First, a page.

First, a clarification: Brian Dennehy is not Charles Durning. This will come as news to the people who believe they remember his winning performance in Tootsie. The confusion stems in part from the superficial similarities between the two men (ruddy cheeks, sturdy builds, Father Christmas eyes) but also, more poignantly, from the very nature of character acting, which lends itself to a kind of transparency. Dennehy has appeared in two dozen movies over the past fifteen years but usually in roles we can’t quite place – the crooked sheriff in Silverado, for example, or the hungry prosecutor in Presumed Innocent. These life-worn types are staples of American cinema, but seldom its centerpieces; Hollywood rarely sings the praises of unspectacular men.
Some of the finest American theater, however, does, and Dennehy has played at least two of them: Hickey, in a 1990 Goodman Theatre production of The Iceman Cometh, and Willy Loman, in the current revival of Death of a Salesman. When the latter opened in Chicago (also at the Goodman), the critics marveled at the actor’s ability to wrench such frailty from that enormous, imposing frame. “I never would have imagined Brian as Willy,” says Robert Falls, who staged both Iceman and Salesman, “because he’s so tremendously vital and bigger-than-life. But I remember walking down the streets of Chicago with Brian one day, and his knees were troubling him. I looked at him hobbling along and I realized, My God, I can see Willy Loman.”
The Broadway production of Salesman opens Wednesday at the Eugene O’Neill Theatre – 50 years to the day after the debut of the play, which not only defined an era but gave our literature a character as ineluctably American as Huck Finn or Jay Gatsby. “What Dennehy has,” says Arthur Miller, who wrote Salesman when he was just 33, “is a mixture of a very human and vulnerable personality and a … massive quality, and that I find terribly interesting.”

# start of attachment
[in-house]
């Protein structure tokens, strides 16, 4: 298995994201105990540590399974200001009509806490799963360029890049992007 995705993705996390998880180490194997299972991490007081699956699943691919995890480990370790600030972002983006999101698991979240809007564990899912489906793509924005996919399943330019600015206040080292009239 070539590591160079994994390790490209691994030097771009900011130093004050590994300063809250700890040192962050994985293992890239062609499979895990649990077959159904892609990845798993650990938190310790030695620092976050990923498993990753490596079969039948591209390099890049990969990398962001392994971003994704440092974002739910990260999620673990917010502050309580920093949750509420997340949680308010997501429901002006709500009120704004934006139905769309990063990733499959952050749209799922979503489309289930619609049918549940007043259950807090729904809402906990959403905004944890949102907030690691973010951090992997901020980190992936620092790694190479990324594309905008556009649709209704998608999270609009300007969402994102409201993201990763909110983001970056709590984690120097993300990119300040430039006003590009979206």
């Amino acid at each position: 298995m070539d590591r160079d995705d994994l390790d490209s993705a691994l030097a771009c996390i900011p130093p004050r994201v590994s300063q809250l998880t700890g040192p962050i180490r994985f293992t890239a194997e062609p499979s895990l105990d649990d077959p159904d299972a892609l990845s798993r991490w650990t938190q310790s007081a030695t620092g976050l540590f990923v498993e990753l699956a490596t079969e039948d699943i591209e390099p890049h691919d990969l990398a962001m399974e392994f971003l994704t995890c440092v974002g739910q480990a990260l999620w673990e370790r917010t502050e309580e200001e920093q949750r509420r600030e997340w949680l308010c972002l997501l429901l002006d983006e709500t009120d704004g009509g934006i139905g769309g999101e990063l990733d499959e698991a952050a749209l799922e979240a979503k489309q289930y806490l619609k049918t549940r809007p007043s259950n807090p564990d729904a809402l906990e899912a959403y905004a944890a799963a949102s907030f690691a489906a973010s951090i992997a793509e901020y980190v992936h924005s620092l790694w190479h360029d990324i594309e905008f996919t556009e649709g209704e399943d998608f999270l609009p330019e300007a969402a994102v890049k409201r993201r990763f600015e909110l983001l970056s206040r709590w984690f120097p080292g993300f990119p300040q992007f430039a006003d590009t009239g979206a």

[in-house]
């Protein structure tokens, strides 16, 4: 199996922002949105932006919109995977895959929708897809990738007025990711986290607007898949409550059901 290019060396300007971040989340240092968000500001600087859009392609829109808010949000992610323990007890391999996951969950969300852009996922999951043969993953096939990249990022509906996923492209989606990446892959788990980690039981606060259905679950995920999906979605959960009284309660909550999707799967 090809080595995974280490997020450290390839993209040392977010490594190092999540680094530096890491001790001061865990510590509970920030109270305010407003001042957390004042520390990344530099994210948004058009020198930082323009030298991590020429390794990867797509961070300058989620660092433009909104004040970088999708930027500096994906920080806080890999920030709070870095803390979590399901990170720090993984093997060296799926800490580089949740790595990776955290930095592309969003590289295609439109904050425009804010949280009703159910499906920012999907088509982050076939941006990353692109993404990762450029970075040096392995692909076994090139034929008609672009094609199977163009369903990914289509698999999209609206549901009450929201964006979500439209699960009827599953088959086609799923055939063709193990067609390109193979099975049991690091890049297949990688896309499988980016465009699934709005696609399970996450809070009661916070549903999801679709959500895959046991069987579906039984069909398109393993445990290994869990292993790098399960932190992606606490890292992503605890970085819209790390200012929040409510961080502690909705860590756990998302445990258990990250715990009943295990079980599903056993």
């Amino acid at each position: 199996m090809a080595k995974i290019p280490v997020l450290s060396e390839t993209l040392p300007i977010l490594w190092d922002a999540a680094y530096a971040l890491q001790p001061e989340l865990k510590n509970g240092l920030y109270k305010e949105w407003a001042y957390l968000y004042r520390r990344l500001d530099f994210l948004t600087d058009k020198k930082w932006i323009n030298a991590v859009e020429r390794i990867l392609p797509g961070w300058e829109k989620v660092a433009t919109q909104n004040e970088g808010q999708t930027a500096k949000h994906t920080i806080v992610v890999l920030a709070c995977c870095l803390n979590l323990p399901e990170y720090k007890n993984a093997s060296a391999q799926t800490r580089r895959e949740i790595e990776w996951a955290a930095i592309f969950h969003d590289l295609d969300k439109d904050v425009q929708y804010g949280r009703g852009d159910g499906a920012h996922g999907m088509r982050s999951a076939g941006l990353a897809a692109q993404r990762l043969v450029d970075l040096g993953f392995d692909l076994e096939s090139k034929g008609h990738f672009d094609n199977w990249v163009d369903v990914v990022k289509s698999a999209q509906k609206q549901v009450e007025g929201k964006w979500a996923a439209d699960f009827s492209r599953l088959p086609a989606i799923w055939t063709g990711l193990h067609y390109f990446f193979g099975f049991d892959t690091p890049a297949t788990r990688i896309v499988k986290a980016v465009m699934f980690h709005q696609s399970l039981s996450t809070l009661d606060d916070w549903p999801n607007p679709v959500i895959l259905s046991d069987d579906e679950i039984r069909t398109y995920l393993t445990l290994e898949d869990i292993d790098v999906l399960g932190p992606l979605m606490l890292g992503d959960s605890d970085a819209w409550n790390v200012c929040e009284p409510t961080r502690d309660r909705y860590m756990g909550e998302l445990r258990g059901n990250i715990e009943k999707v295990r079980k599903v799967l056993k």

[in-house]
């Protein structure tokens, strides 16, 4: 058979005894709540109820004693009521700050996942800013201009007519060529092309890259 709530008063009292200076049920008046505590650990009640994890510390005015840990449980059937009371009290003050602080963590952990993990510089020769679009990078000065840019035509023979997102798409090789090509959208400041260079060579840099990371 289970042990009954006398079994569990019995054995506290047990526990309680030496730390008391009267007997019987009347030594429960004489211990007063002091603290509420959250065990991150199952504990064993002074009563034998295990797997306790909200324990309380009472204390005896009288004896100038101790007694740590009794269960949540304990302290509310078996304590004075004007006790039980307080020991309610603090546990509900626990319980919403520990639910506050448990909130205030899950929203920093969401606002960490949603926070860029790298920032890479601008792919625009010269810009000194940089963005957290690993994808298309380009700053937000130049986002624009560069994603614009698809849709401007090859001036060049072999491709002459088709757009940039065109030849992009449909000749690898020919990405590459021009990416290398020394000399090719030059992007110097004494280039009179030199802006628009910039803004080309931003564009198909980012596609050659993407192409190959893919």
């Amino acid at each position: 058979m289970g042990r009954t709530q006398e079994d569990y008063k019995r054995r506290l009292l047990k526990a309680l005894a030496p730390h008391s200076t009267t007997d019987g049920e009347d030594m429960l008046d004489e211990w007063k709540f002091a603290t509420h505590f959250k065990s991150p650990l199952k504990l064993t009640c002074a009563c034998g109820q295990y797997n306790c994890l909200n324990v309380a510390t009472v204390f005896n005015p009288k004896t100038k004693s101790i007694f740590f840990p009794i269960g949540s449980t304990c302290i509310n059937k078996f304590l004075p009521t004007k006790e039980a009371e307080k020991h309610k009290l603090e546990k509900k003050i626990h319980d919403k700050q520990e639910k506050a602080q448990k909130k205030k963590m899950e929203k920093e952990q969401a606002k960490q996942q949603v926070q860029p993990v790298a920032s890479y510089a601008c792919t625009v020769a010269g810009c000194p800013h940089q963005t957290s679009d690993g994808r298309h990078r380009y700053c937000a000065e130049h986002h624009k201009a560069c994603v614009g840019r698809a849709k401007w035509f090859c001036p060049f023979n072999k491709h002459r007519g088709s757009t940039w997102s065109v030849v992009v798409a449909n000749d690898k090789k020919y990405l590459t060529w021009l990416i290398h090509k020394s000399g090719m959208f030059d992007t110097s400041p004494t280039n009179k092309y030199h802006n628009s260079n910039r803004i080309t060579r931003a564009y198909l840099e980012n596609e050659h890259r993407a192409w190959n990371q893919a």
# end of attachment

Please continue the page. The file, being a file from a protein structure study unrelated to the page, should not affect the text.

Equally interesting may be what Dennehy doesn’t have: a marquee name. As odd as it may seem, A-list celebrities have always played Loman, the ultimate nonentity, at least in New York: Lee J. Cobb. George C. Scott. Dustin Hoffman. Dennehy obviously doesn’t have the same glamour or cachet. “People recognize him,” muses Larry Brezner, a Los Angeles producer and manager who has known Dennehy for nearly twenty years, “and they like him, but they don’t know exactly who he is. Kind of like Willy Loman.”
Dennehy is sitting in the back of Joe Allen, the theater-district hangout, eating vegetable stew, drinking scotch, and making jokes at his own expense. “Someone calls me this morning who’d seen the show,” he says. “A Harvard guy, millionaire, worked for Goldman Sachs – no, wait – Salomon Brothers, for years. He’s a friend of mine from the old days, all steel-gray hair and Paul Stuart suits. And he says to me, ‘I was absolutely devastated by the show, blah blah blah, but what was the most amazing to me was how you got the wardrobe right – you know, the baggy pants.’ “ Dennehy pauses. “I said, ‘Uh, Sydney? That didn’t have anything to do with the wardrobe. That’s my body. I’m fucking Irish. I got no ass and a big belly.’ “